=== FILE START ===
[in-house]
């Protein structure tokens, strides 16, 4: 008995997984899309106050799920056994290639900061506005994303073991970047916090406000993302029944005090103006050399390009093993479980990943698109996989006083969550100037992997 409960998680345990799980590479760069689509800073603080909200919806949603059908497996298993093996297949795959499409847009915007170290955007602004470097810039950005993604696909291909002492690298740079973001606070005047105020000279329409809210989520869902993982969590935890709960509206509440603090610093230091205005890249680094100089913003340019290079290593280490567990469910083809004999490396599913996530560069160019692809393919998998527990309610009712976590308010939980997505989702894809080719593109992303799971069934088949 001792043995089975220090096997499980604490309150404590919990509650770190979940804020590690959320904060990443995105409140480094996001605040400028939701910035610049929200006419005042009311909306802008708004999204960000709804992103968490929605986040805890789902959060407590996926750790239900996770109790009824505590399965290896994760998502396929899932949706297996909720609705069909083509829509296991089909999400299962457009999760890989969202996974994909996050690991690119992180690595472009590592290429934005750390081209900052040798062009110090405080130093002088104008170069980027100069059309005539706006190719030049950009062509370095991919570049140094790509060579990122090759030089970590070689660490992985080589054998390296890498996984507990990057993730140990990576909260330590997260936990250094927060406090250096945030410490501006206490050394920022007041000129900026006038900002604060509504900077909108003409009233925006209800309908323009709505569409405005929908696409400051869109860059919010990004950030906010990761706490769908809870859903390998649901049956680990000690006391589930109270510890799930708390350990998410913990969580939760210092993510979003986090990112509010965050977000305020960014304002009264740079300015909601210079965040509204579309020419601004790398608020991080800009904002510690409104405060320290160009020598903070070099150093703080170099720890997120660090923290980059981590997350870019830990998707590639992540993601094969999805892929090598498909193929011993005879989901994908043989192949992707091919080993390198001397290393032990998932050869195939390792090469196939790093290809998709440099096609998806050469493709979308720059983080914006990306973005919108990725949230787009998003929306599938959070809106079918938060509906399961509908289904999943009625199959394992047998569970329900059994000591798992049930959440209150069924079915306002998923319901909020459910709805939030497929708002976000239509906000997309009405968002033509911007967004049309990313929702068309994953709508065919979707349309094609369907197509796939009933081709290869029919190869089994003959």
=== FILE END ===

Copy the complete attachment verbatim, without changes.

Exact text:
[in-house]
């Protein structure tokens, strides 16, 4: 008995997984899309106050799920056994290639900061506005994303073991970047916090406000993302029944005090103006050399390009093993479980990943698109996989006083969550100037992997 409960998680345990799980590479760069689509800073603080909200919806949603059908497996298993093996297949795959499409847009915007170290955007602004470097810039950005993604696909291909002492690298740079973001606070005047105020000279329409809210989520869902993982969590935890709960509206509440603090610093230091205005890249680094100089913003340019290079290593280490567990469910083809004999490396599913996530560069160019692809393919998998527990309610009712976590308010939980997505989702894809080719593109992303799971069934088949 001792043995089975220090096997499980604490309150404590919990509650770190979940804020590690959320904060990443995105409140480094996001605040400028939701910035610049929200006419005042009311909306802008708004999204960000709804992103968490929605986040805890789902959060407590996926750790239900996770109790009824505590399965290896994760998502396929899932949706297996909720609705069909083509829509296991089909999400299962457009999760890989969202996974994909996050690991690119992180690595472009590592290429934005750390081209900052040798062009110090405080130093002088104008170069980027100069059309005539706006190719030049950009062509370095991919570049140094790509060579990122090759030089970590070689660490992985080589054998390296890498996984507990990057993730140990990576909260330590997260936990250094927060406090250096945030410490501006206490050394920022007041000129900026006038900002604060509504900077909108003409009233925006209800309908323009709505569409405005929908696409400051869109860059919010990004950030906010990761706490769908809870859903390998649901049956680990000690006391589930109270510890799930708390350990998410913990969580939760210092993510979003986090990112509010965050977000305020960014304002009264740079300015909601210079965040509204579309020419601004790398608020991080800009904002510690409104405060320290160009020598903070070099150093703080170099720890997120660090923290980059981590997350870019830990998707590639992540993601094969999805892929090598498909193929011993005879989901994908043989192949992707091919080993390198001397290393032990998932050869195939390792090469196939790093290809998709440099096609998806050469493709979308720059983080914006990306973005919108990725949230787009998003929306599938959070809106079918938060509906399961509908289904999943009625199959394992047998569970329900059994000591798992049930959440209150069924079915306002998923319901909020459910709805939030497929708002976000239509906000997309009405968002033509911007967004049309990313929702068309994953709508065919979707349309094609369907197509796939009933081709290869029919190869089994003959």